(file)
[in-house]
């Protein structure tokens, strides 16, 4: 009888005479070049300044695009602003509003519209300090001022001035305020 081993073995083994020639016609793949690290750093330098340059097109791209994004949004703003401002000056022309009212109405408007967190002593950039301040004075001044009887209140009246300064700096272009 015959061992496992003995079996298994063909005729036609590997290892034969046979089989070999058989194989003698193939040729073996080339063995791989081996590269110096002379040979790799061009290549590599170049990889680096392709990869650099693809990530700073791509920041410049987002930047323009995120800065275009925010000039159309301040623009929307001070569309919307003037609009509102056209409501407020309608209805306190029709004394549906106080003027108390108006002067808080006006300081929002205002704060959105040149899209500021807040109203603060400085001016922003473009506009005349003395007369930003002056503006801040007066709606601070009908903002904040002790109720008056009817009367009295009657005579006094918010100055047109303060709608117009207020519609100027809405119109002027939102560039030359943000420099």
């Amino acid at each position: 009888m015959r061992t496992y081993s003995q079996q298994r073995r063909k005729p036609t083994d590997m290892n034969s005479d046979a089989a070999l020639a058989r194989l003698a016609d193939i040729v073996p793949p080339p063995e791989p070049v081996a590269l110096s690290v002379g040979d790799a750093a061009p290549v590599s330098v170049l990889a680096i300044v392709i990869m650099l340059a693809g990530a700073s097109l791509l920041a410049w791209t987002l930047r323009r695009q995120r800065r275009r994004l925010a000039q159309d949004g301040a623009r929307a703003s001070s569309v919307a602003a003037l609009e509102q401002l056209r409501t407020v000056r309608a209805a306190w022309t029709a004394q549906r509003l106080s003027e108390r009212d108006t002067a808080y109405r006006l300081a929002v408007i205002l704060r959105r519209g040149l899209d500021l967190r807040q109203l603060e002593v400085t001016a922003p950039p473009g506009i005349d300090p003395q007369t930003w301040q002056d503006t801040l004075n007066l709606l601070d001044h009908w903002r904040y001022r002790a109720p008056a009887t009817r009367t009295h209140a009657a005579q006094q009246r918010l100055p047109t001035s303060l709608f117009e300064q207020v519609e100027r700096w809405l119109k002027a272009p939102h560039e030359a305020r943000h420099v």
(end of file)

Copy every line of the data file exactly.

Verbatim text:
[in-house]
């Protein structure tokens, strides 16, 4: 009888005479070049300044695009602003509003519209300090001022001035305020 081993073995083994020639016609793949690290750093330098340059097109791209994004949004703003401002000056022309009212109405408007967190002593950039301040004075001044009887209140009246300064700096272009 015959061992496992003995079996298994063909005729036609590997290892034969046979089989070999058989194989003698193939040729073996080339063995791989081996590269110096002379040979790799061009290549590599170049990889680096392709990869650099693809990530700073791509920041410049987002930047323009995120800065275009925010000039159309301040623009929307001070569309919307003037609009509102056209409501407020309608209805306190029709004394549906106080003027108390108006002067808080006006300081929002205002704060959105040149899209500021807040109203603060400085001016922003473009506009005349003395007369930003002056503006801040007066709606601070009908903002904040002790109720008056009817009367009295009657005579006094918010100055047109303060709608117009207020519609100027809405119109002027939102560039030359943000420099």
């Amino acid at each position: 009888m015959r061992t496992y081993s003995q079996q298994r073995r063909k005729p036609t083994d590997m290892n034969s005479d046979a089989a070999l020639a058989r194989l003698a016609d193939i040729v073996p793949p080339p063995e791989p070049v081996a590269l110096s690290v002379g040979d790799a750093a061009p290549v590599s330098v170049l990889a680096i300044v392709i990869m650099l340059a693809g990530a700073s097109l791509l920041a410049w791209t987002l930047r323009r695009q995120r800065r275009r994004l925010a000039q159309d949004g301040a623009r929307a703003s001070s569309v919307a602003a003037l609009e509102q401002l056209r409501t407020v000056r309608a209805a306190w022309t029709a004394q549906r509003l106080s003027e108390r009212d108006t002067a808080y109405r006006l300081a929002v408007i205002l704060r959105r519209g040149l899209d500021l967190r807040q109203l603060e002593v400085t001016a922003p950039p473009g506009i005349d300090p003395q007369t930003w301040q002056d503006t801040l004075n007066l709606l601070d001044h009908w903002r904040y001022r002790a109720p008056a009887t009817r009367t009295h209140a009657a005579q006094q009246r918010l100055p047109t001035s303060l709608f117009e300064q207020v519609e100027r700096w809405l119109k002027a272009p939102h560039e030359a305020r943000h420099v």